But the fruit of the Spirit
Not of nature or man's free will, as corrupted by sin, for no good fruit springs from thence; but either of the internal principle of grace, called the Spirit, ( Galatians 5:17 ) or rather of the Holy Spirit, as the Ethiopic version reads it; the graces of which are called "fruit", and not "works", as the actions of the flesh are; because they are owing to divine influence efficacy, and bounty, as the fruits of the earth are, to which the allusion is; and not to a man's self, to the power and principles of nature; and because they arise from a seed, either the incorruptible seed of internal grace, which seminally contains all graces in it, or the blessed Spirit, who is the seed that remains in believers; and because they are in the exercise of them acceptable unto God through Christ, and are grateful and delightful to Christ himself, being "his pleasant fruits"; which as they come from him, as the author of them, they are exercised on him as the object of them, under the influence of the Spirit; and because they are profitable to them that are possessed of them, seeing the promise of this life and that which is to come is annexed to them; and the good works which are done in consequence of them are profitable to men: once more, as the works of the flesh are the unfruitful works of darkness, and make men so, and therefore cannot be called fruit properly; these, as they are fruits, and are rightly and properly so called, so they make men fruitful, and to abound in divine things, and are as follow:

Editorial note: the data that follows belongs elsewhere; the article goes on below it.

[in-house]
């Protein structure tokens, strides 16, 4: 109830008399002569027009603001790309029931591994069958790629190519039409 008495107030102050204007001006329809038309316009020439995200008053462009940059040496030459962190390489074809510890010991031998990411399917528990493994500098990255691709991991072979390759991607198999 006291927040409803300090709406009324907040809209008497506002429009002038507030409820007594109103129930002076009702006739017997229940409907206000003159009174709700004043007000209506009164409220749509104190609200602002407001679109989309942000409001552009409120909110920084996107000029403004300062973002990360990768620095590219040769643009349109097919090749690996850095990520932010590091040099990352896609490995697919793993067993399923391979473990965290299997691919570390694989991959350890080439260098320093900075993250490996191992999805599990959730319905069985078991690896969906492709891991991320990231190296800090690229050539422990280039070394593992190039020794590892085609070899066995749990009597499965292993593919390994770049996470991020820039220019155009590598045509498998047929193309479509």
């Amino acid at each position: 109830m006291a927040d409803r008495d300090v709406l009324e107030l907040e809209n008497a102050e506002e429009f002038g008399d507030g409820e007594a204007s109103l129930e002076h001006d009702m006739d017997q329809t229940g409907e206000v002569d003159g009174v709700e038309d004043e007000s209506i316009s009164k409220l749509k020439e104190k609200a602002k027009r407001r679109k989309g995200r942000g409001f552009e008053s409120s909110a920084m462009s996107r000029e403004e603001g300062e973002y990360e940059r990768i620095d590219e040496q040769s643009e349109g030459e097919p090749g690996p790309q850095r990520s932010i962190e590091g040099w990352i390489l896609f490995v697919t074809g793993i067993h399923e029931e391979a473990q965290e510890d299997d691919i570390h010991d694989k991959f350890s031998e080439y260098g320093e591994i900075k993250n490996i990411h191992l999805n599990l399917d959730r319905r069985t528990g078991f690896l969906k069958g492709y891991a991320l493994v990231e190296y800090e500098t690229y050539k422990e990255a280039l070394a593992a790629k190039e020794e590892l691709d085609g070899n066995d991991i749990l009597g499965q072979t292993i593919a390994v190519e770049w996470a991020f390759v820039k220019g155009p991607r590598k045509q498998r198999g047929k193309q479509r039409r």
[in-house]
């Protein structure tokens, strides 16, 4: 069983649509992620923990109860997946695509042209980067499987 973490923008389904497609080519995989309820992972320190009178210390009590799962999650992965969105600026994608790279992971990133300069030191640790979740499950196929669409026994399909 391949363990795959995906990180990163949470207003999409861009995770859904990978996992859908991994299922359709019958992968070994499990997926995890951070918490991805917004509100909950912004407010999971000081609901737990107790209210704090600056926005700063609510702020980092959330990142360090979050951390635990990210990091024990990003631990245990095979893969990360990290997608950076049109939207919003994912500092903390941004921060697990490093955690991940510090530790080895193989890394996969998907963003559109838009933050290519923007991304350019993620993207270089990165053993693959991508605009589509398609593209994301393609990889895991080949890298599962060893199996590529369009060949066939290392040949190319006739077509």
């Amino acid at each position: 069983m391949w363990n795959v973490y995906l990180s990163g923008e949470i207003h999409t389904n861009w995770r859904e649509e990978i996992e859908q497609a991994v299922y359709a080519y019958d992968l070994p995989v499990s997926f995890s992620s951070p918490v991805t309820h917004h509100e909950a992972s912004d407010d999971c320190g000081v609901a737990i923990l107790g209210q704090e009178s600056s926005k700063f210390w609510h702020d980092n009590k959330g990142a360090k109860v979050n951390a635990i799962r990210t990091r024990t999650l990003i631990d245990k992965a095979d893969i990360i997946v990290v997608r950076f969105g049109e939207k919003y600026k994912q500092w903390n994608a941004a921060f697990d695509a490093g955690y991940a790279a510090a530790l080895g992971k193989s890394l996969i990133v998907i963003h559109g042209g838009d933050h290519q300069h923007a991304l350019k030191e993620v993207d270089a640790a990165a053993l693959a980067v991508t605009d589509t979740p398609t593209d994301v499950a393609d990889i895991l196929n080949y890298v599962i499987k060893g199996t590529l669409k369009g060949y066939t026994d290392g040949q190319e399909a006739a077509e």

This the apostle begins with, it being the fulfilling of the law, the bond of perfectness, and without which a profession of religion is insignificant; it may be understood of love to God, of which every man's heart is destitute, being enmity against God, until regenerated by the Spirit of God; when he sheds abroad the love of God in the heart, and which is the ground and reason of any man's truly loving God: and also of love to Christ, which the natural man feels nothing of till the spirit of wisdom and revelation, in the knowledge of Christ, opens his eyes to see the loveliness of his person, the suitableness of his grace, righteousness, and fulness, and the necessity of looking to him for life and salvation; and likewise of love to the saints, which a carnal man is a stranger to, until he is renewed by the Holy Ghost, who in regenerating him teaches him to love the brethren; and which is the evidence of his having passed from death to life, through the mighty power of his grace. Moreover, love to the house and worship of God, to the truths and ordinances of the Gospel, all which men have naturally an aversion to, may be included in this first fruit of the Spirit: the next follows, which is